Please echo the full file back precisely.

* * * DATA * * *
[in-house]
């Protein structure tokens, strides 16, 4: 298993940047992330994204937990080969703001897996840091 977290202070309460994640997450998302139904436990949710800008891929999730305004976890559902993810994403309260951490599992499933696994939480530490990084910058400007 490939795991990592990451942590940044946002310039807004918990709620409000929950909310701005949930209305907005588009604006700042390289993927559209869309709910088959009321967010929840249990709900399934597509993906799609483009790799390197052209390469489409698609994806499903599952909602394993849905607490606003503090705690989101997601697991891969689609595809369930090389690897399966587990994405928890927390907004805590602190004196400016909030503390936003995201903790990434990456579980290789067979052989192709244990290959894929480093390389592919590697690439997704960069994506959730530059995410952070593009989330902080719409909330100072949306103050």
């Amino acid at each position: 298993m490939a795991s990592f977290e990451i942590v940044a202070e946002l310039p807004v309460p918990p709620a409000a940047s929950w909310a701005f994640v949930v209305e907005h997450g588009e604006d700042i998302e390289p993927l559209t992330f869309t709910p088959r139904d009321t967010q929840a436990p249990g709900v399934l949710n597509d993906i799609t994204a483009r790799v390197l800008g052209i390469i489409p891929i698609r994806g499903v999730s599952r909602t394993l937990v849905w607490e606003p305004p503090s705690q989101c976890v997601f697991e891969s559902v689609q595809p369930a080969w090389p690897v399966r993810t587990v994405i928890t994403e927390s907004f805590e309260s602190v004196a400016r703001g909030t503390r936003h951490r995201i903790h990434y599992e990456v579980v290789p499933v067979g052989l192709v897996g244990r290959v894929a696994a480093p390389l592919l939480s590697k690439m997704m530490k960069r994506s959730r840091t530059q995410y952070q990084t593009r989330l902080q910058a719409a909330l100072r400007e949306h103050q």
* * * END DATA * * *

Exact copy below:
[in-house]
């Protein structure tokens, strides 16, 4: 298993940047992330994204937990080969703001897996840091 977290202070309460994640997450998302139904436990949710800008891929999730305004976890559902993810994403309260951490599992499933696994939480530490990084910058400007 490939795991990592990451942590940044946002310039807004918990709620409000929950909310701005949930209305907005588009604006700042390289993927559209869309709910088959009321967010929840249990709900399934597509993906799609483009790799390197052209390469489409698609994806499903599952909602394993849905607490606003503090705690989101997601697991891969689609595809369930090389690897399966587990994405928890927390907004805590602190004196400016909030503390936003995201903790990434990456579980290789067979052989192709244990290959894929480093390389592919590697690439997704960069994506959730530059995410952070593009989330902080719409909330100072949306103050």
């Amino acid at each position: 298993m490939a795991s990592f977290e990451i942590v940044a202070e946002l310039p807004v309460p918990p709620a409000a940047s929950w909310a701005f994640v949930v209305e907005h997450g588009e604006d700042i998302e390289p993927l559209t992330f869309t709910p088959r139904d009321t967010q929840a436990p249990g709900v399934l949710n597509d993906i799609t994204a483009r790799v390197l800008g052209i390469i489409p891929i698609r994806g499903v999730s599952r909602t394993l937990v849905w607490e606003p305004p503090s705690q989101c976890v997601f697991e891969s559902v689609q595809p369930a080969w090389p690897v399966r993810t587990v994405i928890t994403e927390s907004f805590e309260s602190v004196a400016r703001g909030t503390r936003h951490r995201i903790h990434y599992e990456v579980v290789p499933v067979g052989l192709v897996g244990r290959v894929a696994a480093p390389l592919l939480s590697k690439m997704m530490k960069r994506s959730r840091t530059q995410y952070q990084t593009r989330l902080q910058a719409a909330l100072r400007e949306h103050q």